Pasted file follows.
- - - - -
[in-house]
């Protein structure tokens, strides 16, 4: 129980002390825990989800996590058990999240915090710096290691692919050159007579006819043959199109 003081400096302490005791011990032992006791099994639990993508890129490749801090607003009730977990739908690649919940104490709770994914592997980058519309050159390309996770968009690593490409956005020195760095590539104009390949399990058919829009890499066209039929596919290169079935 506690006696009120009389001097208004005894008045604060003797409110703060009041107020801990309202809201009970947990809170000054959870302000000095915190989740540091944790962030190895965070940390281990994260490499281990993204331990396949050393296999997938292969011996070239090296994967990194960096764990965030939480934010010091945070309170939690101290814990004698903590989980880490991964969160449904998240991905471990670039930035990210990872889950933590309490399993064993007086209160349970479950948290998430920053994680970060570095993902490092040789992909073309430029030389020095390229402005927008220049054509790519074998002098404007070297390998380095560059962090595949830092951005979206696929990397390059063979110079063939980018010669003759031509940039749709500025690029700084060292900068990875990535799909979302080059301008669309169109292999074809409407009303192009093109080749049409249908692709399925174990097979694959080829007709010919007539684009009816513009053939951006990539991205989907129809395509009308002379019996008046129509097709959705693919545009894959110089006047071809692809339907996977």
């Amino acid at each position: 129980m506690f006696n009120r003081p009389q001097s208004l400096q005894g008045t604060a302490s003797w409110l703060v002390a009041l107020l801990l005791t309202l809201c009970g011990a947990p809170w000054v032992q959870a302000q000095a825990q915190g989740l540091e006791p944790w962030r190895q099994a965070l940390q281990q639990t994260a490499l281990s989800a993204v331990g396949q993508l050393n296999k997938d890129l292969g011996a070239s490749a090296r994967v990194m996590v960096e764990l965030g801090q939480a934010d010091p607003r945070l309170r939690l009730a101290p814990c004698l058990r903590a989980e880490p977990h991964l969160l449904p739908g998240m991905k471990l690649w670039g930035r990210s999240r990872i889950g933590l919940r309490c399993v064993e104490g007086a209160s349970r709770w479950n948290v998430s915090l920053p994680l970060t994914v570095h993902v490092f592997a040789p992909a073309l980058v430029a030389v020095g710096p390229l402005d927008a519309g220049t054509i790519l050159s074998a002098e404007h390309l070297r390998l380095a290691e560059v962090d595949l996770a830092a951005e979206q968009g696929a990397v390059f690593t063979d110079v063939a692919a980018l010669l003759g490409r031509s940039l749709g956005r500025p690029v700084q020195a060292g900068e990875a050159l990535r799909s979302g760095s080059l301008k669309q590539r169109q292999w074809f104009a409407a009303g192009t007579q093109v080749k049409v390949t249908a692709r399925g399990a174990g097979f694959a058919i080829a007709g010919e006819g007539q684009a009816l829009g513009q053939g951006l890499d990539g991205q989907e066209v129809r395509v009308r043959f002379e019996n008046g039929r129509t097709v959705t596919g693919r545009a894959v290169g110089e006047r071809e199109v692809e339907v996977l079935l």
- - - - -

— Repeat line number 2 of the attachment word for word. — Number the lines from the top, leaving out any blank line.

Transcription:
């Protein structure tokens, strides 16, 4: 129980002390825990989800996590058990999240915090710096290691692919050159007579006819043959199109 003081400096302490005791011990032992006791099994639990993508890129490749801090607003009730977990739908690649919940104490709770994914592997980058519309050159390309996770968009690593490409956005020195760095590539104009390949399990058919829009890499066209039929596919290169079935 506690006696009120009389001097208004005894008045604060003797409110703060009041107020801990309202809201009970947990809170000054959870302000000095915190989740540091944790962030190895965070940390281990994260490499281990993204331990396949050393296999997938292969011996070239090296994967990194960096764990965030939480934010010091945070309170939690101290814990004698903590989980880490991964969160449904998240991905471990670039930035990210990872889950933590309490399993064993007086209160349970479950948290998430920053994680970060570095993902490092040789992909073309430029030389020095390229402005927008220049054509790519074998002098404007070297390998380095560059962090595949830092951005979206696929990397390059063979110079063939980018010669003759031509940039749709500025690029700084060292900068990875990535799909979302080059301008669309169109292999074809409407009303192009093109080749049409249908692709399925174990097979694959080829007709010919007539684009009816513009053939951006990539991205989907129809395509009308002379019996008046129509097709959705693919545009894959110089006047071809692809339907996977």